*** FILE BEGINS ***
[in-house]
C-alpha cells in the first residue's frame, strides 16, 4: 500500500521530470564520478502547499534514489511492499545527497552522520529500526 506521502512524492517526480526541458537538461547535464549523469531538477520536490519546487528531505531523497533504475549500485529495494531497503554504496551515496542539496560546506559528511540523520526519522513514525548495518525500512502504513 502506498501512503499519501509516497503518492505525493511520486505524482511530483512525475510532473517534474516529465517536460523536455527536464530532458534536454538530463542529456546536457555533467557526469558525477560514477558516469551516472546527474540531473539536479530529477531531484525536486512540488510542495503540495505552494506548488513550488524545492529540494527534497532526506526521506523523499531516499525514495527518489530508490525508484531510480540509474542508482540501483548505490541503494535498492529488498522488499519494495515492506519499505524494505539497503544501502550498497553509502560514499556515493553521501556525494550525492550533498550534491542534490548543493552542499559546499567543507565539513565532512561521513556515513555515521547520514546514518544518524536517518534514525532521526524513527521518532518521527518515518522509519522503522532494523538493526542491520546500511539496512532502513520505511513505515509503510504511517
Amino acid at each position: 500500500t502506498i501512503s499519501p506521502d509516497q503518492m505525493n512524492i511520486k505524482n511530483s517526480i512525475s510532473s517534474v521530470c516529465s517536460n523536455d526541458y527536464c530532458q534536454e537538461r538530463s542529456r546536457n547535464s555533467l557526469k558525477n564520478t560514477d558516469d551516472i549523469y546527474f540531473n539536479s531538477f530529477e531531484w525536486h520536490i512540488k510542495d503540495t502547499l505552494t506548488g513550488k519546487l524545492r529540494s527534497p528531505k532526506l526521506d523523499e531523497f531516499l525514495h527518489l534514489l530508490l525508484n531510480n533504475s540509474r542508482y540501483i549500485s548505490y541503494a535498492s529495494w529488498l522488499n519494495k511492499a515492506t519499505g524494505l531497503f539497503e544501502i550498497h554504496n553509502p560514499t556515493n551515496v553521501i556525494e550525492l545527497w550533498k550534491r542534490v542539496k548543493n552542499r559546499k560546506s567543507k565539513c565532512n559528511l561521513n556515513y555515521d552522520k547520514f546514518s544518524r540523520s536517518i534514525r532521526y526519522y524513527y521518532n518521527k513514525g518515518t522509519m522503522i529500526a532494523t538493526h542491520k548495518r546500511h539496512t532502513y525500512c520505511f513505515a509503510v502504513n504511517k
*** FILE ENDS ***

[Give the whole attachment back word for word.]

[in-house]
C-alpha cells in the first residue's frame, strides 16, 4: 500500500521530470564520478502547499534514489511492499545527497552522520529500526 506521502512524492517526480526541458537538461547535464549523469531538477520536490519546487528531505531523497533504475549500485529495494531497503554504496551515496542539496560546506559528511540523520526519522513514525548495518525500512502504513 502506498501512503499519501509516497503518492505525493511520486505524482511530483512525475510532473517534474516529465517536460523536455527536464530532458534536454538530463542529456546536457555533467557526469558525477560514477558516469551516472546527474540531473539536479530529477531531484525536486512540488510542495503540495505552494506548488513550488524545492529540494527534497532526506526521506523523499531516499525514495527518489530508490525508484531510480540509474542508482540501483548505490541503494535498492529488498522488499519494495515492506519499505524494505539497503544501502550498497553509502560514499556515493553521501556525494550525492550533498550534491542534490548543493552542499559546499567543507565539513565532512561521513556515513555515521547520514546514518544518524536517518534514525532521526524513527521518532518521527518515518522509519522503522532494523538493526542491520546500511539496512532502513520505511513505515509503510504511517
Amino acid at each position: 500500500t502506498i501512503s499519501p506521502d509516497q503518492m505525493n512524492i511520486k505524482n511530483s517526480i512525475s510532473s517534474v521530470c516529465s517536460n523536455d526541458y527536464c530532458q534536454e537538461r538530463s542529456r546536457n547535464s555533467l557526469k558525477n564520478t560514477d558516469d551516472i549523469y546527474f540531473n539536479s531538477f530529477e531531484w525536486h520536490i512540488k510542495d503540495t502547499l505552494t506548488g513550488k519546487l524545492r529540494s527534497p528531505k532526506l526521506d523523499e531523497f531516499l525514495h527518489l534514489l530508490l525508484n531510480n533504475s540509474r542508482y540501483i549500485s548505490y541503494a535498492s529495494w529488498l522488499n519494495k511492499a515492506t519499505g524494505l531497503f539497503e544501502i550498497h554504496n553509502p560514499t556515493n551515496v553521501i556525494e550525492l545527497w550533498k550534491r542534490v542539496k548543493n552542499r559546499k560546506s567543507k565539513c565532512n559528511l561521513n556515513y555515521d552522520k547520514f546514518s544518524r540523520s536517518i534514525r532521526y526519522y524513527y521518532n518521527k513514525g518515518t522509519m522503522i529500526a532494523t538493526h542491520k548495518r546500511h539496512t532502513y525500512c520505511f513505515a509503510v502504513n504511517k